My Christmas holiday ended on a good note with a romantic three-day getaway to Prague. Our first two days in the city were lovely and, thanks to a comprehensive free walking tour, we quickly ticked off all the ‘musts’—from exploring the Old Town square to visiting the Jewish Quarter and watching the city lights from Charles Bridge. During the tour, we learnt that despite its beauty, Prague is a city inscribed by a history of violence and oppression. Stories of suffering would intersperse our guide’s humorous anecdotes. Recalling the lyrics of the Czech national anthem, whose refrain rings “Where is my home?”, he recapped the history of a peoples who never quite know to whom they belong. From a kingdom of the Holy Roman Empire, to a state within Austria-Hungary, to a land under Nazi occupation and, finally, to a member of the Soviet Union, the Czech Republic is closely acquainted with foreign rule. For the Czechs, freedom is a tenuous and precious thing. Every day, on our walks to and from the AirBnB, we passed by a touching memorial dedicated to the thousands who ‘disappeared’ under the Soviet control. In little time we had figured that ‘communism’ in Prague is synonymous with tyranny and suffering.
‘Communism’ in Prague is synonymous with tyranny and suffering.
Except in one place. On our last day, we decided to pay a visit to the mysterious ‘KGB museum’. Upon arrival we noted that, far from the typical museum, this was a private collection, administered entirely by one man. The man – a stout, charismatic figure with a heavy Russian accent and scuttling eyes – was to be a tour guide for the next hour. Brimming with a mixture of enthusiasm and dutifulness, he stood proudly amidst a vast collection of Soviet objects, from flags of Stalin’s face to hidden weapons and old telephones. For each object, he asked us to gather round closely before divulging a series of anecdotes about their history. There was the wind up music box given to all members of the KGB on the anniversary of Lenin’s death, the ‘legendary’ hidden camera, the gun disguised as a cigarette pack. Each object fuelled our guide with renewed enthusiasm for the ‘courageous’ Soviet army and their ‘ground-breaking’ technologies. Yet his aptitude for storytelling was not restricted to the KGB. “Nelson Mandela was a puppet of the CIA and the MI6” he asserted with much conviction, “he and his wife killed thousands of innocent people!”. Someone laughed, another nodded. Until now, all we had witnessed was resentment toward the Communist regime. Any traces of Soviet influence in Prague have been erased— Russian is no longer a second language, English is spoken by almost everyone, and former Soviet buildings have been replaced by McDonalds and shopping complexes. But here we were, in the presence of a man who not only believed in Soviet communism but also lived in it. It was as if we had stepped into a parallel world.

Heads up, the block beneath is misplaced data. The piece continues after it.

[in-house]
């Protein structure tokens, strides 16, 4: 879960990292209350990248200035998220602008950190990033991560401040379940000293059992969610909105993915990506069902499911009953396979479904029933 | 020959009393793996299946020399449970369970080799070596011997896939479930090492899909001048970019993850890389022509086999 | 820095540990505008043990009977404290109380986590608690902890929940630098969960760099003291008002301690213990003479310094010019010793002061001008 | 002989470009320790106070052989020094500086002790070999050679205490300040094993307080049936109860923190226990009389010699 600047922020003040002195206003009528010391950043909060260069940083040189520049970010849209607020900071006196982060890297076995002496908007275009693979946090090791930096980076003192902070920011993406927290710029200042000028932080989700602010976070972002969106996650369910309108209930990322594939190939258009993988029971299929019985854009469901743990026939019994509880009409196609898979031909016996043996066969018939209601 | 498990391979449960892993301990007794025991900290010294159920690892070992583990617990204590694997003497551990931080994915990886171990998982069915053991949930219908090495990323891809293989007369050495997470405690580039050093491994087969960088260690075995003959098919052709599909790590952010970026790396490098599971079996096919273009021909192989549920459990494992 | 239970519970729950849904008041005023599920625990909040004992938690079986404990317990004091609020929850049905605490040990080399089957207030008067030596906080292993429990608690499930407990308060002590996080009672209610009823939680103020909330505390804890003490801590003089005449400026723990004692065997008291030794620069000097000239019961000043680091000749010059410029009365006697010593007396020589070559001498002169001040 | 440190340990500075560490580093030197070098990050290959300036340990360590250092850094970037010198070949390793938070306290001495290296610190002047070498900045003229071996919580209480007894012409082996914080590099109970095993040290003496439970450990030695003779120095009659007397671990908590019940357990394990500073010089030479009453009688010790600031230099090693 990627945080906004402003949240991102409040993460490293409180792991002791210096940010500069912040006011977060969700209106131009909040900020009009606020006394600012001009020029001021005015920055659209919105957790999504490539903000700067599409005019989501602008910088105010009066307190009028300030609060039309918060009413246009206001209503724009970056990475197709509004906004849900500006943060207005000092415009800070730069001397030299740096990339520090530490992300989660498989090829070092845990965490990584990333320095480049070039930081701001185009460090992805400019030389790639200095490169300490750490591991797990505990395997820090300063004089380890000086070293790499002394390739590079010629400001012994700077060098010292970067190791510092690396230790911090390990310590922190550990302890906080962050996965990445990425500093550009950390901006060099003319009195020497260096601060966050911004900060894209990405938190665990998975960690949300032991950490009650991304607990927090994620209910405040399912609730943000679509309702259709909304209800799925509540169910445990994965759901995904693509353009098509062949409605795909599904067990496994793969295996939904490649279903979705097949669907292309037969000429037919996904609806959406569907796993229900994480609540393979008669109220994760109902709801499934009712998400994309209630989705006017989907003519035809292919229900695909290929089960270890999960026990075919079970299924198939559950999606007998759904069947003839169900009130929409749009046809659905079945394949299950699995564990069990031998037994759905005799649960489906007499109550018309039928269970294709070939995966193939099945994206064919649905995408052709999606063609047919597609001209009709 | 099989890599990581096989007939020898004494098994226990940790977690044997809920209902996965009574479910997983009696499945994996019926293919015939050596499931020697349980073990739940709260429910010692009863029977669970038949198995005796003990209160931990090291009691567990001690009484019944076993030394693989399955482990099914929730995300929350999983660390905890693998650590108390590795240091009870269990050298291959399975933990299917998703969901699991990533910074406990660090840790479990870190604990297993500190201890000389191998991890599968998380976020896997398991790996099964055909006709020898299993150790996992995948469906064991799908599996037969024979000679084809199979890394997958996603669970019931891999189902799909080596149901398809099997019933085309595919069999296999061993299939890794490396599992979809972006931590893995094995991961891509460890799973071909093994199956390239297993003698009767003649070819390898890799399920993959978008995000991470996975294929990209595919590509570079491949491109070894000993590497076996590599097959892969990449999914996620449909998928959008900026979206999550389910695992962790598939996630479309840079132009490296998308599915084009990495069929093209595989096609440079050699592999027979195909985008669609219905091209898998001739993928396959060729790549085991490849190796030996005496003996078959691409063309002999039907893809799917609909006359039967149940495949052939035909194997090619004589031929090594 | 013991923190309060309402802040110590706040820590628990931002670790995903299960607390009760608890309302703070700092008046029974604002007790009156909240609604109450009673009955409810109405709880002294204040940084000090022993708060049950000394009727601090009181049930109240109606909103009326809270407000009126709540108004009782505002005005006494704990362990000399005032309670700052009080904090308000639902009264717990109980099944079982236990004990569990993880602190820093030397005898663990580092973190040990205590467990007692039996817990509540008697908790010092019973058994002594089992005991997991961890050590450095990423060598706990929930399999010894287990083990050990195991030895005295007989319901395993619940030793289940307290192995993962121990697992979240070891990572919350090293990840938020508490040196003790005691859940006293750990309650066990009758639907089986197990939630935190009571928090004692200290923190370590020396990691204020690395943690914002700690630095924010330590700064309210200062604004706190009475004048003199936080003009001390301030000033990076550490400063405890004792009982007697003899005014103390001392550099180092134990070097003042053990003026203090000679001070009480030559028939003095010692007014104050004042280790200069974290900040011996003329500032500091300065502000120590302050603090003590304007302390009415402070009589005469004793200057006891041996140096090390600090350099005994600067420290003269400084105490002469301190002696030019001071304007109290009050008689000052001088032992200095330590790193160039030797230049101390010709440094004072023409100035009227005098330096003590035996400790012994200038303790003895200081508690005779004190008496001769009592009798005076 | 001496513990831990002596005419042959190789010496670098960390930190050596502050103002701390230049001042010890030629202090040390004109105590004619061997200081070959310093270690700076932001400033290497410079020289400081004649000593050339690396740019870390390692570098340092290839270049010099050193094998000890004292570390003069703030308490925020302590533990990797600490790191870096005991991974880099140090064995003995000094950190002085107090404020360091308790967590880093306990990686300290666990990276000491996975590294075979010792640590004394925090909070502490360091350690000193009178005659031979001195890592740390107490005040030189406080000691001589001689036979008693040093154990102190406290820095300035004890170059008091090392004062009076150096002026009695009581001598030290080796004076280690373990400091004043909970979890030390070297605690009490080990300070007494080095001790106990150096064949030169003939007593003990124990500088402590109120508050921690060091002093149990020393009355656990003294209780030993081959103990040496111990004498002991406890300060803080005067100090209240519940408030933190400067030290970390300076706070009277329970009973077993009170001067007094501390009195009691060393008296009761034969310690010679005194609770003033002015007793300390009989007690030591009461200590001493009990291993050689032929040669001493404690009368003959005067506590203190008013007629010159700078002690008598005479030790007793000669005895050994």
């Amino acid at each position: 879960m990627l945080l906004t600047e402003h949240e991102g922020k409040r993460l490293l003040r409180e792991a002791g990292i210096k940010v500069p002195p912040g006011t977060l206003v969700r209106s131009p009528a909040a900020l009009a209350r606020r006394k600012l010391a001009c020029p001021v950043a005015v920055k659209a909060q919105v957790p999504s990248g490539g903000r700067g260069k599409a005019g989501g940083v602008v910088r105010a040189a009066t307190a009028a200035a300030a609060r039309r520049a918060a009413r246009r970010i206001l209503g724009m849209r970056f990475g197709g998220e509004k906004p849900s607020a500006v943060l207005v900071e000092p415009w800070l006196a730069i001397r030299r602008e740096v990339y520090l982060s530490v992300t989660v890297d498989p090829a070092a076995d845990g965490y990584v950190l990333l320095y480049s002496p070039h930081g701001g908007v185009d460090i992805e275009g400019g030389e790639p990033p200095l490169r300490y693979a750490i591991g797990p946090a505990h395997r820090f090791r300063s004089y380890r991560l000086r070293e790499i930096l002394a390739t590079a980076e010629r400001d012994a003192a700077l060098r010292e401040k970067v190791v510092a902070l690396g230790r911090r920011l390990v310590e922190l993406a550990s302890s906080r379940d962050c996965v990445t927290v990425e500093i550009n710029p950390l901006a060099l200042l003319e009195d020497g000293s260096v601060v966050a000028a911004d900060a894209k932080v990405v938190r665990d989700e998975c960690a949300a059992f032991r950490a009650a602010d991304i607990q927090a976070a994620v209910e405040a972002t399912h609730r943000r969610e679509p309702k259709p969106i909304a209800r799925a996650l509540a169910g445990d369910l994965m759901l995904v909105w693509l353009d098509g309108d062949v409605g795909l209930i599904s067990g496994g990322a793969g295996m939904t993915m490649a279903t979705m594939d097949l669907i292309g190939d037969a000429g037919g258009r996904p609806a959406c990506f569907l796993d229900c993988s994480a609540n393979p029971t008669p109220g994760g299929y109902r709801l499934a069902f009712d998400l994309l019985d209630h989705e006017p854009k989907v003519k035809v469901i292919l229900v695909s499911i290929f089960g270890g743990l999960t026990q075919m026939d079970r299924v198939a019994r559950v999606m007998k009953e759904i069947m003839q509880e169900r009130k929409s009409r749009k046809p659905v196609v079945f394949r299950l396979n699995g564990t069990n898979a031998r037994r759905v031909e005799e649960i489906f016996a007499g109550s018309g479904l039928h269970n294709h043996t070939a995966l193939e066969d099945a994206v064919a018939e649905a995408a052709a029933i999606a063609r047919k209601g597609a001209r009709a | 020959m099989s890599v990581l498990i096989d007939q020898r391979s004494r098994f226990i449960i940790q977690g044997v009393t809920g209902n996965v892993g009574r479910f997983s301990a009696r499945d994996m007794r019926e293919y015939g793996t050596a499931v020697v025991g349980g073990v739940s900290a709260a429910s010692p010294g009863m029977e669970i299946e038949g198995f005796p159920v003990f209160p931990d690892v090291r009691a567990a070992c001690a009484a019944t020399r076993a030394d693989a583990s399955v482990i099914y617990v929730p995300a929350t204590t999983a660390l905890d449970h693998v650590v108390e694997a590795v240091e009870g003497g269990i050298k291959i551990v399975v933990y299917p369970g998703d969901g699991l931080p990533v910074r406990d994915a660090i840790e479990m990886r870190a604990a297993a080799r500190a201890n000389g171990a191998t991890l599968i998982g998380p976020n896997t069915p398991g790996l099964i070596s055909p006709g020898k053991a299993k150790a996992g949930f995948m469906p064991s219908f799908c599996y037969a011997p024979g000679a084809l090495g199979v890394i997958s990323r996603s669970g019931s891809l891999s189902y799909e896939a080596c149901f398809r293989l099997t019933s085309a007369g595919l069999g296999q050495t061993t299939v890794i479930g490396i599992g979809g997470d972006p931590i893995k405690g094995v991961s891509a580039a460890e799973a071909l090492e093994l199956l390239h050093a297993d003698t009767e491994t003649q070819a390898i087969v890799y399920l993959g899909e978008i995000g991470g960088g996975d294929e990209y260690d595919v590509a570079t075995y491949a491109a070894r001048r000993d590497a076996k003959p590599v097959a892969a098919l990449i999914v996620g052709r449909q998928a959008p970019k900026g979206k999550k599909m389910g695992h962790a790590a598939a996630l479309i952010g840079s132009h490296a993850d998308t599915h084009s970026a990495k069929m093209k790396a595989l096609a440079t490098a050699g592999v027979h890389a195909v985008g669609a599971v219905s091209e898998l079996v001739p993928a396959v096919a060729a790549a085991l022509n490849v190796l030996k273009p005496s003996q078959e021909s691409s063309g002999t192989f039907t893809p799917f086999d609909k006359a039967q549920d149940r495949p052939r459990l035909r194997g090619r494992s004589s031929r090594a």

But here we were, in the presence of a man who not only believed in Soviet communism but also lived in it.
Moving on to the next room he showed us an impressive collection of weapons, demonstrating how to use each one. By this point suspicions that our guide had been personally involved with the KGB had virtually solidified into conviction. Upon picking up one knife, he sniffed its blade eagerly, whispering “Nazi blood”. Certainly, there was an immense theatricality to it all, and maybe it was, in part, an act. But the impressive collection of memorabilia and weapons was undoubtedly authentic. When one woman handled a Soviet souvenir a little too carelessly our guide’s amicable expression turned into something else entirely: “Don’t!”.
There were times when my heart skipped a beat, when I wondered what on earth I was doing there. Shaking hands with a potential former member of the KGB has never been a life goal. Certainly, I can’t imagine how triggering this experience would have been for one who has personally suffered from the Soviet regime.
I can’t imagine how triggering this experience would have been for one who has personally suffered from the Soviet regime.
From a historical perspective, however, it was fascinating. We had witnessed the workings of a mind like many others of that time, blindly driven by its allegiance to an ideology. If anything, we left the museum with a heightened awareness of the extent that political ideologies can indoctrinate and command people. I would definitely recommend this museum to anyone interested in the history of the Czech Republic, or of the world for that matter. It was, most certainly, a ‘once-in-a-lifetime’ experience.